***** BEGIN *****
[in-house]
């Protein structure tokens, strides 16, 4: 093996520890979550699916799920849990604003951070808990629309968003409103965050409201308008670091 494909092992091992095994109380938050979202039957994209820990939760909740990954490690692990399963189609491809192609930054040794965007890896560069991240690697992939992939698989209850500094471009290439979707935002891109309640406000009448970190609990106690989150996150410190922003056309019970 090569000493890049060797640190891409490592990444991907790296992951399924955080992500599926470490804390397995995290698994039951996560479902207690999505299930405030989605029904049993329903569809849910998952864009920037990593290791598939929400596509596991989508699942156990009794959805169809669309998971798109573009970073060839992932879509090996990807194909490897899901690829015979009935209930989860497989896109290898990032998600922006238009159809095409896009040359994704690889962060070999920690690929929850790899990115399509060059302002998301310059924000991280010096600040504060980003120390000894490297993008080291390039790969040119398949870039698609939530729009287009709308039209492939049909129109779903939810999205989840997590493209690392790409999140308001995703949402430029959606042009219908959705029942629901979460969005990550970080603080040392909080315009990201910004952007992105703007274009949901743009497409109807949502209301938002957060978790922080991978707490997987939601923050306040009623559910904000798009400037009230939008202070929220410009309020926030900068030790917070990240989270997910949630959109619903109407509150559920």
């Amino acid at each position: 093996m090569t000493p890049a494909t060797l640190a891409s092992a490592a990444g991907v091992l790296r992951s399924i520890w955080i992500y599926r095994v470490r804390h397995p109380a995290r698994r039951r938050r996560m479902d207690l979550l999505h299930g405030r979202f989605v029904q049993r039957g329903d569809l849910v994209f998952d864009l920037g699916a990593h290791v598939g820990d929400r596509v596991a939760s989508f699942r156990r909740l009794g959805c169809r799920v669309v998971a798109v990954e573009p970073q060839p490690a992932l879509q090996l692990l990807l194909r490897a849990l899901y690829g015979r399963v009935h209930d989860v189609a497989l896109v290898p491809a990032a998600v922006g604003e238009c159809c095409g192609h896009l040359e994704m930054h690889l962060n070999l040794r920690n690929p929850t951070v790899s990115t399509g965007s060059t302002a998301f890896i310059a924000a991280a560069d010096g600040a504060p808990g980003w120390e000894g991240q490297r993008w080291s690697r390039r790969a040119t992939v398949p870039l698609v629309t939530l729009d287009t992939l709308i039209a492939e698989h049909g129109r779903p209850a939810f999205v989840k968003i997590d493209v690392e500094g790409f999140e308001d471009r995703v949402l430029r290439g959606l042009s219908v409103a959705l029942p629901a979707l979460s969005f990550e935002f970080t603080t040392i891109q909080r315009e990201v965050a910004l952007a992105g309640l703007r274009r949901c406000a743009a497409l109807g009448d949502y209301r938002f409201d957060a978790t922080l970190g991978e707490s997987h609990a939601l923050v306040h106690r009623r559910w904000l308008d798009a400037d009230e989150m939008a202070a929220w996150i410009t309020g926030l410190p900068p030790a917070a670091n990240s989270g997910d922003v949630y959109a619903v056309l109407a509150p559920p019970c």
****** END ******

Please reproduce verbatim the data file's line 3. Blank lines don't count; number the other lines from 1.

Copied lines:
């Amino acid at each position: 093996m090569t000493p890049a494909t060797l640190a891409s092992a490592a990444g991907v091992l790296r992951s399924i520890w955080i992500y599926r095994v470490r804390h397995p109380a995290r698994r039951r938050r996560m479902d207690l979550l999505h299930g405030r979202f989605v029904q049993r039957g329903d569809l849910v994209f998952d864009l920037g699916a990593h290791v598939g820990d929400r596509v596991a939760s989508f699942r156990r909740l009794g959805c169809r799920v669309v998971a798109v990954e573009p970073q060839p490690a992932l879509q090996l692990l990807l194909r490897a849990l899901y690829g015979r399963v009935h209930d989860v189609a497989l896109v290898p491809a990032a998600v922006g604003e238009c159809c095409g192609h896009l040359e994704m930054h690889l962060n070999l040794r920690n690929p929850t951070v790899s990115t399509g965007s060059t302002a998301f890896i310059a924000a991280a560069d010096g600040a504060p808990g980003w120390e000894g991240q490297r993008w080291s690697r390039r790969a040119t992939v398949p870039l698609v629309t939530l729009d287009t992939l709308i039209a492939e698989h049909g129109r779903p209850a939810f999205v989840k968003i997590d493209v690392e500094g790409f999140e308001d471009r995703v949402l430029r290439g959606l042009s219908v409103a959705l029942p629901a979707l979460s969005f990550e935002f970080t603080t040392i891109q909080r315009e990201v965050a910004l952007a992105g309640l703007r274009r949901c406000a743009a497409l109807g009448d949502y209301r938002f409201d957060a978790t922080l970190g991978e707490s997987h609990a939601l923050v306040h106690r009623r559910w904000l308008d798009a400037d009230e989150m939008a202070a929220w996150i410009t309020g926030l410190p900068p030790a917070a670091n990240s989270g997910d922003v949630y959109a619903v056309l109407a509150p559920p019970c």